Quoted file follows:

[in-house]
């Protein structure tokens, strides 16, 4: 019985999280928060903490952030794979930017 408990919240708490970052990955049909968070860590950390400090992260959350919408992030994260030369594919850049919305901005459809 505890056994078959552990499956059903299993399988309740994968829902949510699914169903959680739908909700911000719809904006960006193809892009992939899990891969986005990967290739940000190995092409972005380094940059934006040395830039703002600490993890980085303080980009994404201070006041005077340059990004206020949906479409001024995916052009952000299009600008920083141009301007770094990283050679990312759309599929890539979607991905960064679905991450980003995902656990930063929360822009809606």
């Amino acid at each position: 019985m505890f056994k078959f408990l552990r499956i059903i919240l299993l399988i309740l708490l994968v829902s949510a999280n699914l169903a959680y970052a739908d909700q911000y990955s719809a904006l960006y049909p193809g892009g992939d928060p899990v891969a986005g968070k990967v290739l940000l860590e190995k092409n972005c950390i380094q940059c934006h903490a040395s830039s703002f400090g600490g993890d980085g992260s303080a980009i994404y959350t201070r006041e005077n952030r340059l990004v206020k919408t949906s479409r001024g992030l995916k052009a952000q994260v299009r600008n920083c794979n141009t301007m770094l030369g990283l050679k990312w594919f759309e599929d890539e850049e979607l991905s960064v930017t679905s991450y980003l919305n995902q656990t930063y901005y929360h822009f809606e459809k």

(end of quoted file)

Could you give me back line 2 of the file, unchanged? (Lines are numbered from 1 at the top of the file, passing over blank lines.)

């Protein structure tokens, strides 16, 4: 019985999280928060903490952030794979930017 408990919240708490970052990955049909968070860590950390400090992260959350919408992030994260030369594919850049919305901005459809 505890056994078959552990499956059903299993399988309740994968829902949510699914169903959680739908909700911000719809904006960006193809892009992939899990891969986005990967290739940000190995092409972005380094940059934006040395830039703002600490993890980085303080980009994404201070006041005077340059990004206020949906479409001024995916052009952000299009600008920083141009301007770094990283050679990312759309599929890539979607991905960064679905991450980003995902656990930063929360822009809606």